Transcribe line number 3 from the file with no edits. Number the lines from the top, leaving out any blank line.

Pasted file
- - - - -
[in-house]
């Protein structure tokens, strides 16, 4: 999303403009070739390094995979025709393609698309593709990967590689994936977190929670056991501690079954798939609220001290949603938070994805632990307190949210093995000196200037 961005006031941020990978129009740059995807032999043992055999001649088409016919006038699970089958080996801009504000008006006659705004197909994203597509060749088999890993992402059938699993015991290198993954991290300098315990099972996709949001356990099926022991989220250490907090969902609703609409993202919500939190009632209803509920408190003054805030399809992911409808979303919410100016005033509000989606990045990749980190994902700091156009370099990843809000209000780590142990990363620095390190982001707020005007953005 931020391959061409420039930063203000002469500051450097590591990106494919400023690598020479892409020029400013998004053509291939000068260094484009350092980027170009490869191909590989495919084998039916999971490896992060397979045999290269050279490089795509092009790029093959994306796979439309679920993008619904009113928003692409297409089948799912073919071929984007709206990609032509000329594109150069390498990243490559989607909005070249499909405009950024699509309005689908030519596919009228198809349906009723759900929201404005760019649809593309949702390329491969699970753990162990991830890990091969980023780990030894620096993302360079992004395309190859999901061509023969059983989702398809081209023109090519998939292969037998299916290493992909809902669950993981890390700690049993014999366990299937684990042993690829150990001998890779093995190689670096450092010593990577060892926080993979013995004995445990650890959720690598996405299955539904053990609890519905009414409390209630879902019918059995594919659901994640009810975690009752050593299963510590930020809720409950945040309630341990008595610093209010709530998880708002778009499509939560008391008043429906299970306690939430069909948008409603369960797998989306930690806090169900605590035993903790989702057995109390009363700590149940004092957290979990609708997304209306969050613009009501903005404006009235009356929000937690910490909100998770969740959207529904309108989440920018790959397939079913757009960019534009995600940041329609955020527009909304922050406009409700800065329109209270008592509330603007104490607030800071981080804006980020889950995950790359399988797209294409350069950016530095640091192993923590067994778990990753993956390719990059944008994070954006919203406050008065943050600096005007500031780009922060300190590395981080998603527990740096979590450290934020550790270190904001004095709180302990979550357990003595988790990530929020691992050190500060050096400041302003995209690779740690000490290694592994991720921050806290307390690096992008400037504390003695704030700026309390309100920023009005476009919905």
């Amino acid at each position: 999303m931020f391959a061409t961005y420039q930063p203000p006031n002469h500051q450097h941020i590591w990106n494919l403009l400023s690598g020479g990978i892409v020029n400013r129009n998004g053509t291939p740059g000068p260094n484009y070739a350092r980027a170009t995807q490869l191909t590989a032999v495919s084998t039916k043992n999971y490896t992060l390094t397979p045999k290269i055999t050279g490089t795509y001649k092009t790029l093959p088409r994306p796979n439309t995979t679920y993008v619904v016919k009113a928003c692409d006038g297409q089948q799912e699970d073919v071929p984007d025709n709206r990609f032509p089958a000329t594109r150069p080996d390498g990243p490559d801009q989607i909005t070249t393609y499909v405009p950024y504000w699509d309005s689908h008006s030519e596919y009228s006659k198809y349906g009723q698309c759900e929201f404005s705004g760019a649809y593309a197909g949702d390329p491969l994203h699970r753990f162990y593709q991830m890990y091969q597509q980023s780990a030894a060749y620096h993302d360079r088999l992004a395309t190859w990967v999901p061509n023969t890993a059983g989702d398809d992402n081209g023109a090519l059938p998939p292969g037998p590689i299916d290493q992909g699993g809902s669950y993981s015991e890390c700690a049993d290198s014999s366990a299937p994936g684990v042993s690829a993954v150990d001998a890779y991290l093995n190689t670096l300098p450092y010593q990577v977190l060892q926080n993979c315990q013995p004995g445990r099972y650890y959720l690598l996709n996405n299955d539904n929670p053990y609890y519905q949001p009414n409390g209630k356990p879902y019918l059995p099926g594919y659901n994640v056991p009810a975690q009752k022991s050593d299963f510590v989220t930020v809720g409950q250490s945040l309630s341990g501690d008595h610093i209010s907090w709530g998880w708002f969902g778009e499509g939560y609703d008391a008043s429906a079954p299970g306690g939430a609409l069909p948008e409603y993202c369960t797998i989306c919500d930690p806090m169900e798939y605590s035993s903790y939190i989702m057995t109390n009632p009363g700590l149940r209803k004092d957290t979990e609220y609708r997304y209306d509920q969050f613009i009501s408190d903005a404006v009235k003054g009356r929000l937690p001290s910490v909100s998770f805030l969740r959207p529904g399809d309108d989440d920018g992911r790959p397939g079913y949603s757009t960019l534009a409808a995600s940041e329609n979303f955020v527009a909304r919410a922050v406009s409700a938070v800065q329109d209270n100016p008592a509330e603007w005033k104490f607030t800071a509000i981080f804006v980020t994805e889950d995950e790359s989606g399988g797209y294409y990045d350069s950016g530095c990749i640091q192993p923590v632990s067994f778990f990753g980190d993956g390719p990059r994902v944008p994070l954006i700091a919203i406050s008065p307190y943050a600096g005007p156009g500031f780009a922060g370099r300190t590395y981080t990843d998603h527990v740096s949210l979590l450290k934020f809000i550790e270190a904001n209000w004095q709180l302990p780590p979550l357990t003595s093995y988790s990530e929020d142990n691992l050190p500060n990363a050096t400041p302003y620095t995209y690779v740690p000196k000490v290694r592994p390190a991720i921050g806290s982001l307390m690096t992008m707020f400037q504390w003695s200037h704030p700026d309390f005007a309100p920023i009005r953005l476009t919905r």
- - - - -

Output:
């Amino acid at each position: 999303m931020f391959a061409t961005y420039q930063p203000p006031n002469h500051q450097h941020i590591w990106n494919l403009l400023s690598g020479g990978i892409v020029n400013r129009n998004g053509t291939p740059g000068p260094n484009y070739a350092r980027a170009t995807q490869l191909t590989a032999v495919s084998t039916k043992n999971y490896t992060l390094t397979p045999k290269i055999t050279g490089t795509y001649k092009t790029l093959p088409r994306p796979n439309t995979t679920y993008v619904v016919k009113a928003c692409d006038g297409q089948q799912e699970d073919v071929p984007d025709n709206r990609f032509p089958a000329t594109r150069p080996d390498g990243p490559d801009q989607i909005t070249t393609y499909v405009p950024y504000w699509d309005s689908h008006s030519e596919y009228s006659k198809y349906g009723q698309c759900e929201f404005s705004g760019a649809y593309a197909g949702d390329p491969l994203h699970r753990f162990y593709q991830m890990y091969q597509q980023s780990a030894a060749y620096h993302d360079r088999l992004a395309t190859w990967v999901p061509n023969t890993a059983g989702d398809d992402n081209g023109a090519l059938p998939p292969g037998p590689i299916d290493q992909g699993g809902s669950y993981s015991e890390c700690a049993d290198s014999s366990a299937p994936g684990v042993s690829a993954v150990d001998a890779y991290l093995n190689t670096l300098p450092y010593q990577v977190l060892q926080n993979c315990q013995p004995g445990r099972y650890y959720l690598l996709n996405n299955d539904n929670p053990y609890y519905q949001p009414n409390g209630k356990p879902y019918l059995p099926g594919y659901n994640v056991p009810a975690q009752k022991s050593d299963f510590v989220t930020v809720g409950q250490s945040l309630s341990g501690d008595h610093i209010s907090w709530g998880w708002f969902g778009e499509g939560y609703d008391a008043s429906a079954p299970g306690g939430a609409l069909p948008e409603y993202c369960t797998i989306c919500d930690p806090m169900e798939y605590s035993s903790y939190i989702m057995t109390n009632p009363g700590l149940r209803k004092d957290t979990e609220y609708r997304y209306d509920q969050f613009i009501s408190d903005a404006v009235k003054g009356r929000l937690p001290s910490v909100s998770f805030l969740r959207p529904g399809d309108d989440d920018g992911r790959p397939g079913y949603s757009t960019l534009a409808a995600s940041e329609n979303f955020v527009a909304r919410a922050v406009s409700a938070v800065q329109d209270n100016p008592a509330e603007w005033k104490f607030t800071a509000i981080f804006v980020t994805e889950d995950e790359s989606g399988g797209y294409y990045d350069s950016g530095c990749i640091q192993p923590v632990s067994f778990f990753g980190d993956g390719p990059r994902v944008p994070l954006i700091a919203i406050s008065p307190y943050a600096g005007p156009g500031f780009a922060g370099r300190t590395y981080t990843d998603h527990v740096s949210l979590l450290k934020f809000i550790e270190a904001n209000w004095q709180l302990p780590p979550l357990t003595s093995y988790s990530e929020d142990n691992l050190p500060n990363a050096t400041p302003y620095t995209y690779v740690p000196k000490v290694r592994p390190a991720i921050g806290s982001l307390m690096t992008m707020f400037q504390w003695s200037h704030p700026d309390f005007a309100p920023i009005r953005l476009t919905r």